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What are the Different Types of Edema Treatments?

M.C. Huguelet
Updated May 17, 2024
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Edema is a medical term referring to swelling caused by fluid which has built up within the body’s tissues. Left untreated, edema can become extremely uncomfortable, and can also lead to mobility difficulties, scar tissue, skin ulcers, and a heightened risk of infection. Luckily, there are a number of different edema treatments. If edema is caused by an underlying condition, then treatment usually involves addressing that underlying condition. In cases where edema is not caused by another condition, treatment may include medication, dietary changes, physical activity, massage, elevation of affected body parts, and compression therapy.

Sometimes, edema may be a symptom of a more serious underlying illness. Conditions which can cause edema include heart or kidney failure, cirrhosis of the liver, and disorders of the circulatory and lymphatic systems. When an underlying condition is present, the most effective edema treatments usually involve addressing that underlying condition.

In many cases, edema is not a symptom of some other condition, but is rather a primary condition in itself. This type of edema often occurs when the natural flow of fluids through the body becomes obstructed. Such an obstruction may be caused simply by sitting in one position for an extended period of time. It may also be caused by pregnancy, which can pressurize the circulatory system, particularly in the legs. A high sodium intake can also cause the body to retain abnormal amounts of fluid.

There are a number of edema treatments which may be successful in cases where the swelling is not caused by an underlying condition. Many edema sufferers find that taking a diuretic medication can provide relief. This type of medication increases urine output, thus eliminating excess fluids from the tissues.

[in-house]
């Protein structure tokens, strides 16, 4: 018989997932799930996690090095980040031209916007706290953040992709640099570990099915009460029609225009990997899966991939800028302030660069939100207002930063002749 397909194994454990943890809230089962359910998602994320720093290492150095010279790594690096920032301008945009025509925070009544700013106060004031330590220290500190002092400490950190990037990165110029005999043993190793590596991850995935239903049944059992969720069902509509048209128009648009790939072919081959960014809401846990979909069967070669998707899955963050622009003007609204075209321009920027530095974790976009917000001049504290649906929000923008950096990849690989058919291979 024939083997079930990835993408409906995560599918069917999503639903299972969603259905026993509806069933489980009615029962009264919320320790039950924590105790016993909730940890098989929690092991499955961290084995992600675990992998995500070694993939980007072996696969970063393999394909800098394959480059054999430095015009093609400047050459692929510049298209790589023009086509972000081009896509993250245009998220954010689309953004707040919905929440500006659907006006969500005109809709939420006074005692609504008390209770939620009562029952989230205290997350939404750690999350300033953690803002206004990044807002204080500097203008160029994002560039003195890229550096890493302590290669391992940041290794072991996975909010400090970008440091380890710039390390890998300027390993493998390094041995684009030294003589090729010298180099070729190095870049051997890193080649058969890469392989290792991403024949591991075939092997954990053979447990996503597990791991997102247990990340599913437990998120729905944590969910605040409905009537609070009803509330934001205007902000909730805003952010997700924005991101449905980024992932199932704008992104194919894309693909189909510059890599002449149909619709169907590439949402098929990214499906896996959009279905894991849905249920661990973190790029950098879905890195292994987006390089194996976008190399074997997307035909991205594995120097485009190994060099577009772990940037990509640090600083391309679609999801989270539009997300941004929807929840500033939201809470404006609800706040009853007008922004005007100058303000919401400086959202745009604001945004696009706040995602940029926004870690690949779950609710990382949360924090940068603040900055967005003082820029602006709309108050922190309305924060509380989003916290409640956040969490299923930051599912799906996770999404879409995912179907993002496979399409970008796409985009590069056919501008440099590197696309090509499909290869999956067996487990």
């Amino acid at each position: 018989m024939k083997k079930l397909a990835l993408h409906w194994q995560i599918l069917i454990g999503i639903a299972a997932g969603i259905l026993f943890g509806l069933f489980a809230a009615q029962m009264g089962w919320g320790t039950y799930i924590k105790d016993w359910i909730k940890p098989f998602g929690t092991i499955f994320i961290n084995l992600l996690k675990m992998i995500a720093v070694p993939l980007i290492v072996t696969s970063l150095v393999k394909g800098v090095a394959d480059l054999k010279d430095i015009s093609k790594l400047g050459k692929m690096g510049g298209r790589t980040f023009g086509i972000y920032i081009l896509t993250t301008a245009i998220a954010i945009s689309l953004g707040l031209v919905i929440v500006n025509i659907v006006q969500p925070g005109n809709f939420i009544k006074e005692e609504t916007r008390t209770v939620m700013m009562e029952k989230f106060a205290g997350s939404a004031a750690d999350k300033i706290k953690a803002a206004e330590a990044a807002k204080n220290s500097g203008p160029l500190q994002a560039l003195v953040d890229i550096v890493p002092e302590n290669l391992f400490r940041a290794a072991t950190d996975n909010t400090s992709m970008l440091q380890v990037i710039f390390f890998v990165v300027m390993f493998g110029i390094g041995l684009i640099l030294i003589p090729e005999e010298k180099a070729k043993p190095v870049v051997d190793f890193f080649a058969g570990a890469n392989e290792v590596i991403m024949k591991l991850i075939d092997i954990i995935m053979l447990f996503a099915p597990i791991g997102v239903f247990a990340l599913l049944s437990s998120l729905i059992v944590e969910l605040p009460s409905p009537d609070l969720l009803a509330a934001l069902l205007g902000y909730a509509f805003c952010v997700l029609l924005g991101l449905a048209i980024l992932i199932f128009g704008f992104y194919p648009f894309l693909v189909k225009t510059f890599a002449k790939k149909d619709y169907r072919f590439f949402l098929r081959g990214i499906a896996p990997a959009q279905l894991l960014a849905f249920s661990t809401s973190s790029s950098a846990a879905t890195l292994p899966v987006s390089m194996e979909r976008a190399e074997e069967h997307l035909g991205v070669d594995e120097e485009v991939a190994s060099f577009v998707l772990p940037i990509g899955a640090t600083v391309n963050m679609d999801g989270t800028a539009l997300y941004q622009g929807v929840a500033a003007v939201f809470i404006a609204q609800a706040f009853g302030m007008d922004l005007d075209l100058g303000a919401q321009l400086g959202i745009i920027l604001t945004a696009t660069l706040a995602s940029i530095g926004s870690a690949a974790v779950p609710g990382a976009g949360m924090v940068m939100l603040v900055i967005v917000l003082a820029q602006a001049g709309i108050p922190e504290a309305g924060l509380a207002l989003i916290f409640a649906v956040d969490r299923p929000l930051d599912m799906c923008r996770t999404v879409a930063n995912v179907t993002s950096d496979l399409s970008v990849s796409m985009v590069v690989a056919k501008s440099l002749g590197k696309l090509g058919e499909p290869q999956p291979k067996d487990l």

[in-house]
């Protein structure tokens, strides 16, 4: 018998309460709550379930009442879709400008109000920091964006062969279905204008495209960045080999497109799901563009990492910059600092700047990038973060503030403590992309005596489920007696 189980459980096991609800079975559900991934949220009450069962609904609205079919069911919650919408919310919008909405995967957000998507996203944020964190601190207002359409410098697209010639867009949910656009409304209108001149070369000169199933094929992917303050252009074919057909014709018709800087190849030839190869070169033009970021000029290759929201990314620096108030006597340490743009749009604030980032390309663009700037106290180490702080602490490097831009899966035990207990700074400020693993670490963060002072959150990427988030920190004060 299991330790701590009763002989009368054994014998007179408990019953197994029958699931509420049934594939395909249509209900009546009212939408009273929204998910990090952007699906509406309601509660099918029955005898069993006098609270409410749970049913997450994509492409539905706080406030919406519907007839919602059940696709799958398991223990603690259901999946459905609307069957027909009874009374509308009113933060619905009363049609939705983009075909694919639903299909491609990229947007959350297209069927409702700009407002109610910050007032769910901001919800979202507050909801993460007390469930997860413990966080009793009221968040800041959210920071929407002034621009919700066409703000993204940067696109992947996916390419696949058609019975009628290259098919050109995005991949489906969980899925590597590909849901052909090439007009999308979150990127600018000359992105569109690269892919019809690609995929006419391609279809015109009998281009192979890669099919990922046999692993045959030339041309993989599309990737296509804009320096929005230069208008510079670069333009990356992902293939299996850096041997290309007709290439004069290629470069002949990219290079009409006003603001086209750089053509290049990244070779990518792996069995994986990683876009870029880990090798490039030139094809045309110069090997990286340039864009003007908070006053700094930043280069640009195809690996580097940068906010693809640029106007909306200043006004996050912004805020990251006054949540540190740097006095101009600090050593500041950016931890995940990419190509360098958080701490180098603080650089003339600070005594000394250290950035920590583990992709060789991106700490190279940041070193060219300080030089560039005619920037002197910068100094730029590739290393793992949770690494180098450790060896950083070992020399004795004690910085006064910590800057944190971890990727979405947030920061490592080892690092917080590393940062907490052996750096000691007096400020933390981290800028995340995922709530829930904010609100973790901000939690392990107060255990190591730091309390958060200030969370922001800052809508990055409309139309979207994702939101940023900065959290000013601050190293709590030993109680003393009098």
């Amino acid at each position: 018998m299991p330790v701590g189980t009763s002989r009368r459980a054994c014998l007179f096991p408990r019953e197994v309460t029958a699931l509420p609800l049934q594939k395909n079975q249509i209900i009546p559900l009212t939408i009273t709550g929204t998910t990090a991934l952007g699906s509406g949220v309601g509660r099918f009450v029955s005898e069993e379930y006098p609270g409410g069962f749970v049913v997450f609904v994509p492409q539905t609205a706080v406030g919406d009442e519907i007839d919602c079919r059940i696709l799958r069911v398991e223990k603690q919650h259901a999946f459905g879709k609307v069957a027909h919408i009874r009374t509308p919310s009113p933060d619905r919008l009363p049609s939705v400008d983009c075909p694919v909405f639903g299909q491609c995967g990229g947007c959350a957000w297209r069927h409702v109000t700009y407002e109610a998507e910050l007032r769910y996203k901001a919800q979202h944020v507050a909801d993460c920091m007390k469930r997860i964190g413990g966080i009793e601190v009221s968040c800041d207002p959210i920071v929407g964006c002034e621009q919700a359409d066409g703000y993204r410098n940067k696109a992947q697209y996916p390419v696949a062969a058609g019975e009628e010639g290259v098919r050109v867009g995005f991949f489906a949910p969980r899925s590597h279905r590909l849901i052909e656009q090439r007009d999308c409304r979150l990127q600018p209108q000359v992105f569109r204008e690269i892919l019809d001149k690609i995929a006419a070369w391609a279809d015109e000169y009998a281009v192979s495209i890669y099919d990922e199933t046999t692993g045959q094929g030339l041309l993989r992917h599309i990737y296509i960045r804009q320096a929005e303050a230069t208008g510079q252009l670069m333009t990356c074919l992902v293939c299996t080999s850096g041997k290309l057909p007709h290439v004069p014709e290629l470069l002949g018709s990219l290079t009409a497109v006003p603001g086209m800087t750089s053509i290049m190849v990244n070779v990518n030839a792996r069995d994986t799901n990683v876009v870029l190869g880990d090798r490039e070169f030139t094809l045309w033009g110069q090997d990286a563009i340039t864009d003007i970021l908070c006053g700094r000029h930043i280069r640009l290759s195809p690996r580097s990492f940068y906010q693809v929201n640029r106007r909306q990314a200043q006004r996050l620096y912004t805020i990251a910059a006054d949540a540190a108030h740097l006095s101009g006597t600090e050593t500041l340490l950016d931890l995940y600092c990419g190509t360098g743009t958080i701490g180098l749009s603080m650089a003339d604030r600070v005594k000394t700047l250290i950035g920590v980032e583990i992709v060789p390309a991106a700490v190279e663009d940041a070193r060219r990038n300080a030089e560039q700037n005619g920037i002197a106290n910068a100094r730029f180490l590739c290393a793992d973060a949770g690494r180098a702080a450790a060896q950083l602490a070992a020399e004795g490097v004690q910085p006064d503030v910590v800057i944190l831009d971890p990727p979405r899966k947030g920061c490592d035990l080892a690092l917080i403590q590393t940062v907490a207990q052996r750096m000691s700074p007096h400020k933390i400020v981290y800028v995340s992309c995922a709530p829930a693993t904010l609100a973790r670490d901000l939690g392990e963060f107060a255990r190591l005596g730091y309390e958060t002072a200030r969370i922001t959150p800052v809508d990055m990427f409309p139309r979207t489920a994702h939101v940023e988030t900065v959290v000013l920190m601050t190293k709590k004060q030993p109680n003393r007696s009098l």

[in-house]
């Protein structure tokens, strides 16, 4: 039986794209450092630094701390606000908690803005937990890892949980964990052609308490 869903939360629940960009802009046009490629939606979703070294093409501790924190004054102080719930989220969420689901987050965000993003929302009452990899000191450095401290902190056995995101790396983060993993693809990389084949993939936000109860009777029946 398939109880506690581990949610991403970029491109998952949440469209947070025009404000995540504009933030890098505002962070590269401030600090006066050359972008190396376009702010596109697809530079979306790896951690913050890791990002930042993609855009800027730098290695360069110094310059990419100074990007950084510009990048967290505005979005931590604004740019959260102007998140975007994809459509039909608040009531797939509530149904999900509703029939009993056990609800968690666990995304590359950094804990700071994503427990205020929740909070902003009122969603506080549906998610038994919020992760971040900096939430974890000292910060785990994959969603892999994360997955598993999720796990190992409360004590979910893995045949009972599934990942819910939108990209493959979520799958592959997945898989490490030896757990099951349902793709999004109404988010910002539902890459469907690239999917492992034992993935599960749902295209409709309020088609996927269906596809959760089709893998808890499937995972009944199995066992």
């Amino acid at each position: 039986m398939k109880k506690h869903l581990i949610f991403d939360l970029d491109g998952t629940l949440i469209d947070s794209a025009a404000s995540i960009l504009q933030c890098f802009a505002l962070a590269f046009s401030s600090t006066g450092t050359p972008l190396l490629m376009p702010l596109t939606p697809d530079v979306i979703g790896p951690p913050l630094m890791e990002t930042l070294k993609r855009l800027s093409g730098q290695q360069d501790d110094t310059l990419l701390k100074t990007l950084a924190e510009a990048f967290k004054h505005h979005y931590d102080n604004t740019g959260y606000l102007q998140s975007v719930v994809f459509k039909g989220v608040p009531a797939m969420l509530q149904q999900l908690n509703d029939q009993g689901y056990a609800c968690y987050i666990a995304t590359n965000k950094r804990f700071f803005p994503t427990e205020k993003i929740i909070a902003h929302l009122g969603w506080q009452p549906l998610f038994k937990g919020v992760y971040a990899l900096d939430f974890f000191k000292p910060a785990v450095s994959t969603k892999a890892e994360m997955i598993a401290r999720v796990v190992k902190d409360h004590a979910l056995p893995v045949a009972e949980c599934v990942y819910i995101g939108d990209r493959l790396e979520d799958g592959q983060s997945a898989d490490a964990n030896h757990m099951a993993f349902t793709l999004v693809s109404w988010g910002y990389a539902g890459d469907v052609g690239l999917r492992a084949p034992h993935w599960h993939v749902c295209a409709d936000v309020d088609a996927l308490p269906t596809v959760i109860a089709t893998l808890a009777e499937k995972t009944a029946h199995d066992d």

For some people, making certain dietary changes proves the most effective of all edema treatments. Limiting one’s sodium intake may be all that is necessary to eliminate uncomfortable swelling. While it may seem counterintuitive, many people find that drinking water throughout each day can help limit incidences of edema.

Often, edema sufferers find relief in treatments which boost the circulation and encourage the movement of fluid out of the tissues. Physical activity such as walking or swimming may prove successful. Gentle massage or elevation of the affected area can also encourage fluid movement. Finally, edema in the legs may be treated by wearing snugly fitting stockings, which can help force fluid out of the tissues by compressing them.

WiseGeek is dedicated to providing accurate and trustworthy information. We carefully select reputable sources and employ a rigorous fact-checking process to maintain the highest standards. To learn more about our commitment to accuracy, read our editorial process.
M.C. Huguelet
By M.C. Huguelet
Cate Huguelet, a Chicago-based freelance writer with a passion for storytelling, crafts engaging content for a wide range of publications, including WiseGeek. With degrees in Writing and English, she brings a unique perspective and a commitment to clean, precise copy that resonates with readers. Her ability to understand and connect with audiences makes her a valuable asset to any content creation team.
Discussion Comments
By anon255299 — On Mar 16, 2012

Perdido: Where can I buy them? I live in Vancouver BC. Can't find anything but the plain kneehighs.

There is no cure for mine but the doc suggested compression stockings may help.

I have many medical problems that cause edema. Kidney failure and heart problems being the worst.

By dfoster85 — On Sep 07, 2011

I had terribly swollen legs after my C-section. I had been in labor a long time and had also had fluids, so that could have been a factor. I was able to wear my regular shoes my whole pregnancy, and then I had to go home from the hospital wearing my slippers because I couldn't get my shoes on!